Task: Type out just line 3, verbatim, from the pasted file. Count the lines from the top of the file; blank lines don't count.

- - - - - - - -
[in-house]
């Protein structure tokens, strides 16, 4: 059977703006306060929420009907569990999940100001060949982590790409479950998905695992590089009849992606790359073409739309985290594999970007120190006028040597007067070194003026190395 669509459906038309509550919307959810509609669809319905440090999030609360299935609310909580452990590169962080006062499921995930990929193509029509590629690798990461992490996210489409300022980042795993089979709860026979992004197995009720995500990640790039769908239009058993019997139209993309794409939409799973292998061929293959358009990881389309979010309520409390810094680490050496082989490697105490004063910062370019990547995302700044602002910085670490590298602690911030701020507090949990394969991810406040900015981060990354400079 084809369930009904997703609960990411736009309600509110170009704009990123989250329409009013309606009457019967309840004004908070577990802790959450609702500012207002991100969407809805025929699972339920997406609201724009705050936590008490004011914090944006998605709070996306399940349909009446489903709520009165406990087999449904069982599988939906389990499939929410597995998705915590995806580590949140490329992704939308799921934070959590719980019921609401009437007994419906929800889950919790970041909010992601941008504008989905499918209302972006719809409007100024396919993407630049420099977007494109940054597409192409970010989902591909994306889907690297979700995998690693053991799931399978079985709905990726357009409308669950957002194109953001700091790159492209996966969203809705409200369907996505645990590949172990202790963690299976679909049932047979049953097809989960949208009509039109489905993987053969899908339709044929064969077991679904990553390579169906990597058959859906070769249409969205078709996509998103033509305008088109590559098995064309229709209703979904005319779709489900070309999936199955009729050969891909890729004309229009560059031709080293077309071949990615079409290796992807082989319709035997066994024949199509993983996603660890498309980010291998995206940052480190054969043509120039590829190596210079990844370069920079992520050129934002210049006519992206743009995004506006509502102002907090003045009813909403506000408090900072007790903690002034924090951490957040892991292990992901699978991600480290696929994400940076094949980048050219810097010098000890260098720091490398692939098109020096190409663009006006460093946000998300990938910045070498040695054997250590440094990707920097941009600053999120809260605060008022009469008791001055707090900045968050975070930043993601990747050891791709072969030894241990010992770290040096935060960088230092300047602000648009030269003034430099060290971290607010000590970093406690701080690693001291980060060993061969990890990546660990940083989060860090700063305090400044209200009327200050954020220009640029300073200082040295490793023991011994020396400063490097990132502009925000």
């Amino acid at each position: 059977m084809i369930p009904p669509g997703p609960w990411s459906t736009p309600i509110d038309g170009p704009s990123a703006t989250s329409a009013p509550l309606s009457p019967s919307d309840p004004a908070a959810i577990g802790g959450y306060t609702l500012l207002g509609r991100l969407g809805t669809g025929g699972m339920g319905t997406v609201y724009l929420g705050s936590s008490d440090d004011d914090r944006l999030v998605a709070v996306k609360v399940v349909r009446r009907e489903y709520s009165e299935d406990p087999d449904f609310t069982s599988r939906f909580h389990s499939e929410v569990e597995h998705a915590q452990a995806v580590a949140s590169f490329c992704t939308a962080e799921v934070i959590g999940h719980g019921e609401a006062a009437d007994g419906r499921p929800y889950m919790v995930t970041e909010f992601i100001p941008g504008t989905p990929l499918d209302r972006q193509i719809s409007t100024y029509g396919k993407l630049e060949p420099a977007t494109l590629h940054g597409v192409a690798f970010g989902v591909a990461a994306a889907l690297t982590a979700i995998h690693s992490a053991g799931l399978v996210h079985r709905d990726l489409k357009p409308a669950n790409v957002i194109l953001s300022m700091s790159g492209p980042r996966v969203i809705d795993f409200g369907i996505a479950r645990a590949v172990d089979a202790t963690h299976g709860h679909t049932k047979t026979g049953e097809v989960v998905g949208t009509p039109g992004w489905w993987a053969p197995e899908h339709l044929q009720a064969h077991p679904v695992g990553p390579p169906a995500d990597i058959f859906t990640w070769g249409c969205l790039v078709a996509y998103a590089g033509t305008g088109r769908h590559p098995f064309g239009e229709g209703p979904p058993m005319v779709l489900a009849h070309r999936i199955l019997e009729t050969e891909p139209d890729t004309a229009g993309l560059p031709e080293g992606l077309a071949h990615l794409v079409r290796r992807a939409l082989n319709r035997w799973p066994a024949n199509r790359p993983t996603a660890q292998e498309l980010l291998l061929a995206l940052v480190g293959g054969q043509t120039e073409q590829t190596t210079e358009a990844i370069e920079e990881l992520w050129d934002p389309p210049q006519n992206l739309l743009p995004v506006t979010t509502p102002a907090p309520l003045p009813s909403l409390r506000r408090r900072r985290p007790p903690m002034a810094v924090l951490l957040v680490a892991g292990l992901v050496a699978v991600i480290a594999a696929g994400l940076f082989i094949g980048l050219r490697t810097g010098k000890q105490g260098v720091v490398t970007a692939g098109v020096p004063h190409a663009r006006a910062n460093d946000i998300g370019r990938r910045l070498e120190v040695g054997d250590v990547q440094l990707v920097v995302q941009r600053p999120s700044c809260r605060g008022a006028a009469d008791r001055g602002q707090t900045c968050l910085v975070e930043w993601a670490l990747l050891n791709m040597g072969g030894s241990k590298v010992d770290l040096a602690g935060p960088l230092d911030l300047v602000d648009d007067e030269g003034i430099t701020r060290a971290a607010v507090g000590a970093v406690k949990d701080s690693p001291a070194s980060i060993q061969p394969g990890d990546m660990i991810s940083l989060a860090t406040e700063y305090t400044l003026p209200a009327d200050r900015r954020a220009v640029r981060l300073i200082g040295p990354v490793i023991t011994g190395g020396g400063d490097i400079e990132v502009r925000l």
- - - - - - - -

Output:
């Amino acid at each position: 059977m084809i369930p009904p669509g997703p609960w990411s459906t736009p309600i509110d038309g170009p704009s990123a703006t989250s329409a009013p509550l309606s009457p019967s919307d309840p004004a908070a959810i577990g802790g959450y306060t609702l500012l207002g509609r991100l969407g809805t669809g025929g699972m339920g319905t997406v609201y724009l929420g705050s936590s008490d440090d004011d914090r944006l999030v998605a709070v996306k609360v399940v349909r009446r009907e489903y709520s009165e299935d406990p087999d449904f609310t069982s599988r939906f909580h389990s499939e929410v569990e597995h998705a915590q452990a995806v580590a949140s590169f490329c992704t939308a962080e799921v934070i959590g999940h719980g019921e609401a006062a009437d007994g419906r499921p929800y889950m919790v995930t970041e909010f992601i100001p941008g504008t989905p990929l499918d209302r972006q193509i719809s409007t100024y029509g396919k993407l630049e060949p420099a977007t494109l590629h940054g597409v192409a690798f970010g989902v591909a990461a994306a889907l690297t982590a979700i995998h690693s992490a053991g799931l399978v996210h079985r709905d990726l489409k357009p409308a669950n790409v957002i194109l953001s300022m700091s790159g492209p980042r996966v969203i809705d795993f409200g369907i996505a479950r645990a590949v172990d089979a202790t963690h299976g709860h679909t049932k047979t026979g049953e097809v989960v998905g949208t009509p039109g992004w489905w993987a053969p197995e899908h339709l044929q009720a064969h077991p679904v695992g990553p390579p169906a995500d990597i058959f859906t990640w070769g249409c969205l790039v078709a996509y998103a590089g033509t305008g088109r769908h590559p098995f064309g239009e229709g209703p979904p058993m005319v779709l489900a009849h070309r999936i199955l019997e009729t050969e891909p139209d890729t004309a229009g993309l560059p031709e080293g992606l077309a071949h990615l794409v079409r290796r992807a939409l082989n319709r035997w799973p066994a024949n199509r790359p993983t996603a660890q292998e498309l980010l291998l061929a995206l940052v480190g293959g054969q043509t120039e073409q590829t190596t210079e358009a990844i370069e920079e990881l992520w050129d934002p389309p210049q006519n992206l739309l743009p995004v506006t979010t509502p102002a907090p309520l003045p009813s909403l409390r506000r408090r900072r985290p007790p903690m002034a810094v924090l951490l957040v680490a892991g292990l992901v050496a699978v991600i480290a594999a696929g994400l940076f082989i094949g980048l050219r490697t810097g010098k000890q105490g260098v720091v490398t970007a692939g098109v020096p004063h190409a663009r006006a910062n460093d946000i998300g370019r990938r910045l070498e120190v040695g054997d250590v990547q440094l990707v920097v995302q941009r600053p999120s700044c809260r605060g008022a006028a009469d008791r001055g602002q707090t900045c968050l910085v975070e930043w993601a670490l990747l050891n791709m040597g072969g030894s241990k590298v010992d770290l040096a602690g935060p960088l230092d911030l300047v602000d648009d007067e030269g003034i430099t701020r060290a971290a607010v507090g000590a970093v406690k949990d701080s690693p001291a070194s980060i060993q061969p394969g990890d990546m660990i991810s940083l989060a860090t406040e700063y305090t400044l003026p209200a009327d200050r900015r954020a220009v640029r981060l300073i200082g040295p990354v490793i023991t011994g190395g020396g400063d490097i400079e990132v502009r925000l």